Case Study: Research and Development

Achieving a Milestone on a Malaria Vaccine, GSK


We are determined to help stop malaria, and along with our partner organizations, we are optimistic this goal can be achieved.

For the past three decades, GSK scientists have been collaborating with scientists around the world to develop the world’s first malaria vaccine. In 2013, we announced the results of a large-scale phase III trial, a major milestone in this vaccine’s development. Our vaccine candidate (RTS,S) aims to trigger an individual’s immune system to defend against the malaria parasite, Plasmodium falciparum.

If it approves the vaccine candidate, the World Health Organization (WHO) believes that it could make a policy recommendation about it by 2015. If that happens, we will partner with multiple stakeholders, including African governments, to ensure that the vaccine is delivered and implemented across Africa as rapidly as possible.

The price of RTS,S will cover the cost of manufacturing the vaccine and provide a small return of around 5 percent that will be reinvested in R&D for second-generation malaria vaccines or vaccines for other tropical diseases.

Lessons Learned?

GSK could not have achieved this accomplishment alone; the vaccine was developed in an innovative public-private partnership with the PATH Malaria Vaccine Initiative (MVI), supported by grants from the Bill & Melinda Gates Foundation. Overall, hundreds of people, from researchers to regulators, have dedicated many thousands of hours to bring us where we are today.

This experience has taught us that innovation is more than just the science behind finding new vaccines or medicines for developing countries. It’s also about developing new business models that allow us to tackle diseases that have a huge impact on society and public health.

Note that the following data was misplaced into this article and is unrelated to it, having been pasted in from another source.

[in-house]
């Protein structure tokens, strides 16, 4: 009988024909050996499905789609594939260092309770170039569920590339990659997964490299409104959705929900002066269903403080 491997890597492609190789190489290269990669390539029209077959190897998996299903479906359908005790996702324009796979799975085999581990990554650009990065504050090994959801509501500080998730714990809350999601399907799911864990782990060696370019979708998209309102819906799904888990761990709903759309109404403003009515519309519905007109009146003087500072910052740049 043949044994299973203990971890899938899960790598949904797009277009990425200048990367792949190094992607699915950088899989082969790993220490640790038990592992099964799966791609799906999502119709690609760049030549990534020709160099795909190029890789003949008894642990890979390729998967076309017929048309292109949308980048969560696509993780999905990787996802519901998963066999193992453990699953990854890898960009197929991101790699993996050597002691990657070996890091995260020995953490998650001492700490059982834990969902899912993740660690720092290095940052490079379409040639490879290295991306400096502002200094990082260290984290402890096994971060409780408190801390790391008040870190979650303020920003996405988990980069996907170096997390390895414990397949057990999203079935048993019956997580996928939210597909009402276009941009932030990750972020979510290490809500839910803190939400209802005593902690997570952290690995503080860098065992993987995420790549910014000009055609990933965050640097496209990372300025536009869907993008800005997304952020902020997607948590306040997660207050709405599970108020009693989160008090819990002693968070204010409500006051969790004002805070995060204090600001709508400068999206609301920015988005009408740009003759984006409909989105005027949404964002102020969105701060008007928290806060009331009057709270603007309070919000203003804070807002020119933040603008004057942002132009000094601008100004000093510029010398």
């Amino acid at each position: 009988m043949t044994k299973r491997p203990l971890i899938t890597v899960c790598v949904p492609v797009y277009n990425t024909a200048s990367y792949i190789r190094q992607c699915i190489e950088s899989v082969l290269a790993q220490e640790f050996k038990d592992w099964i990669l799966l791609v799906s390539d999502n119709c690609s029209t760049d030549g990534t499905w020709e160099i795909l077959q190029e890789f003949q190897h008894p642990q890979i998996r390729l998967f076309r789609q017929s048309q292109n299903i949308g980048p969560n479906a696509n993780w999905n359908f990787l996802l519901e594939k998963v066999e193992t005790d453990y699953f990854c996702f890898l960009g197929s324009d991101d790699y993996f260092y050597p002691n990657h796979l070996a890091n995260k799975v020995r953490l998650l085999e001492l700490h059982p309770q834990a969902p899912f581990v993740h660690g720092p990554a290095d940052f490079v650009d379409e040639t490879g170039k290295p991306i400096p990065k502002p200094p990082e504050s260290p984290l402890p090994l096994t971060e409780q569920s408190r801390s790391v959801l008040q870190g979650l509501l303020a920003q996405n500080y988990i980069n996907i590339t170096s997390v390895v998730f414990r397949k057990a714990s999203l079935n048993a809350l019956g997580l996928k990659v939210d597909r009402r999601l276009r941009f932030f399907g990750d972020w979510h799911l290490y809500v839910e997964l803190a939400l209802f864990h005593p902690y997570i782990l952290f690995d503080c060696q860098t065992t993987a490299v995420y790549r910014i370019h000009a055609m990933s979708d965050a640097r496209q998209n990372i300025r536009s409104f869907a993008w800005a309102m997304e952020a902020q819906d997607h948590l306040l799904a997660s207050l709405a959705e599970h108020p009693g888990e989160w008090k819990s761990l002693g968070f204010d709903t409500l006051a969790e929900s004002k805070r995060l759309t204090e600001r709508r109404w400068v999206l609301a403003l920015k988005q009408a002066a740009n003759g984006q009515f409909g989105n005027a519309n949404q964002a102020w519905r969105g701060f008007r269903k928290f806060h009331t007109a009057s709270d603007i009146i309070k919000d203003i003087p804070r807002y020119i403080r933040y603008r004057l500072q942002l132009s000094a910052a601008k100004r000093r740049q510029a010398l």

Beyond researching a vaccine, we are transforming our business model to be more responsive to the developing world’s needs. This transformation includes adopting a more open approach to R&D for the diseases like malaria that affect developing countries most acutely.

Results to Date?

The health impact of the RTS,S vaccine was evaluated in the context of existing malaria control measures, such as insecticide-treated bed nets, in 11 research centers in seven African countries.

  • RTS,S almost halved the number of malaria cases in young children (aged 5 to 17 months at first vaccination) and reduced by around a quarter malaria cases in infants (aged 6 to 12 weeks at first vaccination).
  • The latest trial results found that these results lasted for at least 18 months after vaccination. Based on these findings, we plan to submit a regulatory application to the European Medicines Agency (EMA) in 2014.

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